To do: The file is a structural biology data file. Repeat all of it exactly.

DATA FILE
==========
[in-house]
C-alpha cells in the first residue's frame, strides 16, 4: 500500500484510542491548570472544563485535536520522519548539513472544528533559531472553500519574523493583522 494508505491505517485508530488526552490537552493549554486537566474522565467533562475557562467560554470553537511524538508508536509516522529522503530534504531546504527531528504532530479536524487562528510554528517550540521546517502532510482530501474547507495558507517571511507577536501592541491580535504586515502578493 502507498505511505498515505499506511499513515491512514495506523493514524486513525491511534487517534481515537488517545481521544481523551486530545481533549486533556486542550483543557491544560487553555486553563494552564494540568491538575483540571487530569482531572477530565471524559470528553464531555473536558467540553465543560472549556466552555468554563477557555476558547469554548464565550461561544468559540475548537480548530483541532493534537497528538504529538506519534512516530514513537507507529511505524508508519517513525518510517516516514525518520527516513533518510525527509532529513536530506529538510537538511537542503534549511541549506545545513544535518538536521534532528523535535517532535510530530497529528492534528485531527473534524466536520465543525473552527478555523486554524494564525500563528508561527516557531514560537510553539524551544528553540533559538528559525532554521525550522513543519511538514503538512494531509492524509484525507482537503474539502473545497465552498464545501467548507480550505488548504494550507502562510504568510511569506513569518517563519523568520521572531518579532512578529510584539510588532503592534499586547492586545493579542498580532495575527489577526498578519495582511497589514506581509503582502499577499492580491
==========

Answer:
[in-house]
C-alpha cells in the first residue's frame, strides 16, 4: 500500500484510542491548570472544563485535536520522519548539513472544528533559531472553500519574523493583522 494508505491505517485508530488526552490537552493549554486537566474522565467533562475557562467560554470553537511524538508508536509516522529522503530534504531546504527531528504532530479536524487562528510554528517550540521546517502532510482530501474547507495558507517571511507577536501592541491580535504586515502578493 502507498505511505498515505499506511499513515491512514495506523493514524486513525491511534487517534481515537488517545481521544481523551486530545481533549486533556486542550483543557491544560487553555486553563494552564494540568491538575483540571487530569482531572477530565471524559470528553464531555473536558467540553465543560472549556466552555468554563477557555476558547469554548464565550461561544468559540475548537480548530483541532493534537497528538504529538506519534512516530514513537507507529511505524508508519517513525518510517516516514525518520527516513533518510525527509532529513536530506529538510537538511537542503534549511541549506545545513544535518538536521534532528523535535517532535510530530497529528492534528485531527473534524466536520465543525473552527478555523486554524494564525500563528508561527516557531514560537510553539524551544528553540533559538528559525532554521525550522513543519511538514503538512494531509492524509484525507482537503474539502473545497465552498464545501467548507480550505488548504494550507502562510504568510511569506513569518517563519523568520521572531518579532512578529510584539510588532503592534499586547492586545493579542498580532495575527489577526498578519495582511497589514506581509503582502499577499492580491